The Left claims that fighting injustice, taking to the streets, and elevating voices of the marginalized is its specialty. Unfortunately, one group is always absent from the Left’s justice crusade. Today’s social justice warriors are wholly unconcerned with the discrimination faced by Jews. In fact, much of the anti-Semitism American Jews experience comes from the SJWs themselves. The Left pretends to battle hate of all kinds, but Democrat politicians hypocritically elevate some of America’s most famous Jew-haters.
For example, the Left embraces Rev. Al Sharpton, despite his repeated anti-Semitism. Sharpton, who has referred to Jews as “bloodsuckers” and “diamond merchants,” infamously ginned up tensions that led to the 1991 Crown Heights Riot and the death of a Hasidic Jew. In the lead up to the three-day-long riot, Sharpton was quoted saying “[i]f the Jews want to get it on, tell them to pin their yarmulkes back and come over to my house.” Despite these very public comments, Democrats rushed to his aid when he had a back and forth with President Trump. Elizabeth Warren praised Sharpton for fighting for “justice.” Kamala Harris claimed that Sharpton has “spent his life fighting for what’s right.” Joe Biden referred to Sharpton as a “champion in the fight for civil rights.” This shouldn’t be a surprise. Sharpton is a good friend of former President Barack Obama. Sharpton even campaigned for Obama during the 2008 and 2012 presidential elections.
Sharpton, who has referred to Jews as “bloodsuckers” and “diamond merchants,” infamously ginned up tensions that led to the 1991 Crown Heights Riot and the death of a Hasidic Jew… Joe Biden referred to Sharpton as a “champion in the fight for civil rights.”
Another example of anti-Semites being beloved and protected by the Left is Louis Farrakhan. As the leader of the Nation of Islam, Farrakhan has spent decades in the spotlight slinging hateful and dangerous comments at Jews—thereby promoting many anti-Semitic conspiracies. Farrakhan publicly claims that Jews control Hollywood, the banking industry, and all aspects of the media. Like Sharpton, Farrakhan has added to the already prevalent tension between Black and Jewish Americans. In 2010, he claimed that “[t]he Black man and woman have always been looked upon as the ‘property’ of White America; and particularly, members of the Jewish community. They’ve always looked at you as ‘belonging’ to them.” Despite this inexcusable commentary, Farrakhan’s anti-Semitism hasn’t hurt his relationships with members of the Democrat party. As Kevin Williamson from the National Review once reported, “California Democrats Barbara Lee and Maxine Waters attend Farrakhan’s public events, and Obama-administration veteran Eric Holder recently posed for a picture with him.” Prominent Democrats have no problem hobnobbing with Louis Farrakhan.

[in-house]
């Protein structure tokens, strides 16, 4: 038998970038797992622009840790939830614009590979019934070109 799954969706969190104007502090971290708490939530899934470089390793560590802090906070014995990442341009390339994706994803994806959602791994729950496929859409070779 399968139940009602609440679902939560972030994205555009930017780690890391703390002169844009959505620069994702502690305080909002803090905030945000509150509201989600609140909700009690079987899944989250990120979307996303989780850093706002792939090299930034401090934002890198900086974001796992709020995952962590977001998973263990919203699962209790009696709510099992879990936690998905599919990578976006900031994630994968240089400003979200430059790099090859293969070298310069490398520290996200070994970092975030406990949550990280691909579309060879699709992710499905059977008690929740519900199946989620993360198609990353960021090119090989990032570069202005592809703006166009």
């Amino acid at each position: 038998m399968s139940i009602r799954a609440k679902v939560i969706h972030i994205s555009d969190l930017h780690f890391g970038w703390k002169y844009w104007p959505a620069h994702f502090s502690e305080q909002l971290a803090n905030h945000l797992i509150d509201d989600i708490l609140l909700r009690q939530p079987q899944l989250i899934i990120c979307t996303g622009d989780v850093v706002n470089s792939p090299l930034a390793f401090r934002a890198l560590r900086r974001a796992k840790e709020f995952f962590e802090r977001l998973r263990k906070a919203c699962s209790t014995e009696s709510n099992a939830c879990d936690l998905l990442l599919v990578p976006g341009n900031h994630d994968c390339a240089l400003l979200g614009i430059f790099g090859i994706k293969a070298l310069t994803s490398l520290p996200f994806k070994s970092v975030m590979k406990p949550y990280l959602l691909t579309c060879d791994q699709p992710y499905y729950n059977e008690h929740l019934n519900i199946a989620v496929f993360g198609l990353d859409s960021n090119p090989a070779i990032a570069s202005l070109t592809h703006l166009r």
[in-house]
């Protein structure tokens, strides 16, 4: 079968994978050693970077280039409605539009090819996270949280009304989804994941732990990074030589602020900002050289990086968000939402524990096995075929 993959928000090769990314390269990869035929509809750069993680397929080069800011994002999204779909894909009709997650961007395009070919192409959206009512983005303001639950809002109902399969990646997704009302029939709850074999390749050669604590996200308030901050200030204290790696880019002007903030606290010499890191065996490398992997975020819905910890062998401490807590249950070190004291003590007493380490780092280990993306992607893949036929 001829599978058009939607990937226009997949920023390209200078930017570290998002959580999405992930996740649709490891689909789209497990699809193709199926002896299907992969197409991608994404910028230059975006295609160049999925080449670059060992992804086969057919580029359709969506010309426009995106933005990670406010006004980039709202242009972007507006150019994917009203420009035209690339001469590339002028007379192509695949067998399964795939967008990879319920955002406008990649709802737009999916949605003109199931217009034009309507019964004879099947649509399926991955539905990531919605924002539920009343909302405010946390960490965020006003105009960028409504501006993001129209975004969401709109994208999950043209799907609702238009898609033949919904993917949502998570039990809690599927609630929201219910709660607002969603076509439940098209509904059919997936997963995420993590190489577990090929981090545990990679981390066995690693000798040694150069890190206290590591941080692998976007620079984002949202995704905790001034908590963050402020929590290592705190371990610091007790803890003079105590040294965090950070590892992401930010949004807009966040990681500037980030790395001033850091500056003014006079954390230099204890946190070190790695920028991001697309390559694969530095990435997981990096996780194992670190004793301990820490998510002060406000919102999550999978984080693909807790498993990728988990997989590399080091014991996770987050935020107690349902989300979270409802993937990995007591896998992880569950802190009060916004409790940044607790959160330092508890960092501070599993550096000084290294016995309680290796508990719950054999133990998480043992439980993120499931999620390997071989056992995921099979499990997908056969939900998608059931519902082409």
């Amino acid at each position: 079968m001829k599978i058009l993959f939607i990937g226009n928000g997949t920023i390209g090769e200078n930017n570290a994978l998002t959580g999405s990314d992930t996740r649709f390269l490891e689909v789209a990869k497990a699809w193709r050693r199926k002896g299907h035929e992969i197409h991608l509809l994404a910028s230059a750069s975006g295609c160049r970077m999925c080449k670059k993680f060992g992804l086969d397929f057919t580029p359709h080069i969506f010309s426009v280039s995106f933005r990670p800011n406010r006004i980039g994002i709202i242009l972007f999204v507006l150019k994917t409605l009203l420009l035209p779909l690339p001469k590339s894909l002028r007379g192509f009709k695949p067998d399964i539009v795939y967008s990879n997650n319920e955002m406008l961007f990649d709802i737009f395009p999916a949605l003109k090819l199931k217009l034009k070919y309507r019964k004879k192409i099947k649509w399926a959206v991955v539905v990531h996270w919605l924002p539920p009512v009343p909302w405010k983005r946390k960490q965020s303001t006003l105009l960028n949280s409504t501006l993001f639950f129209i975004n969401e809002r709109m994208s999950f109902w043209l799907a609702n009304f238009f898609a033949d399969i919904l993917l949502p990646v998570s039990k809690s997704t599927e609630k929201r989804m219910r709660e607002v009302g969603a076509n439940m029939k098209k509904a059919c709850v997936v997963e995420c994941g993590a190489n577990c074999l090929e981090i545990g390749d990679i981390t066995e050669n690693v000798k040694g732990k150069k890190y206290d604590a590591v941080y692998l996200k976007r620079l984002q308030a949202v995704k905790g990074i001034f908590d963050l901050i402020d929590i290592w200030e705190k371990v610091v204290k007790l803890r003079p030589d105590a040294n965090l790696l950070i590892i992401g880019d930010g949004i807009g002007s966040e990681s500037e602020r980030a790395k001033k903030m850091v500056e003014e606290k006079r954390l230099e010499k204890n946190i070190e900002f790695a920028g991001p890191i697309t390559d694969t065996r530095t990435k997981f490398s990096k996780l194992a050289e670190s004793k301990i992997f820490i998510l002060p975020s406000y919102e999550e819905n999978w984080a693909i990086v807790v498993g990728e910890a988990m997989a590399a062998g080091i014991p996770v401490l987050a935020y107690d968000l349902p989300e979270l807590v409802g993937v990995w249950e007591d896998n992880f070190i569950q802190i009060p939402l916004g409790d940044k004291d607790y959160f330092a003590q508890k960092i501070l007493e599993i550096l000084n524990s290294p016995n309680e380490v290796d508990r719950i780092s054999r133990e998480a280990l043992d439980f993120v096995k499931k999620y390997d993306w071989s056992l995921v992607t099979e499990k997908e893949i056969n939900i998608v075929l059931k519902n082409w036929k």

Furthermore, Democrat Congresswomen Ilhan Omar (D., Minnesota) and Rashida Tlaib (D., Michigan), the first two Muslim women to serve in Congress, have spent much of their terms spouting anti-Semitic ideas. Both women have supported the Boycott, Divestment, Sanction movement against Israel (BDS), which seeks to undermine Israel through economic pressure. In 2019, the Congresswomen were controversially banned from entering Israel, due largely to their support of BDS. Israeli law prohibits individuals who support the boycott of Israel from entering the country. During this same 2019 trip, Omar and Tlaib’s itinerary included meeting with Palestinian activists and visiting the Temple Mount, or Haram al-Sharif, which is a place of significance to both Jews and Muslims in Jerusalem. The location is central to the Israeli-Palestinian conflict. Miftah, the group that organized the Congresswomen’s trip, has pushed the blood libel, the idea that Jews use the blood of Christian babies in their matzah. Nancy Pelosi, who called BDS dangerous and bigoted, still endorsed the Congresswomen and continues to assist their reelection campaigns.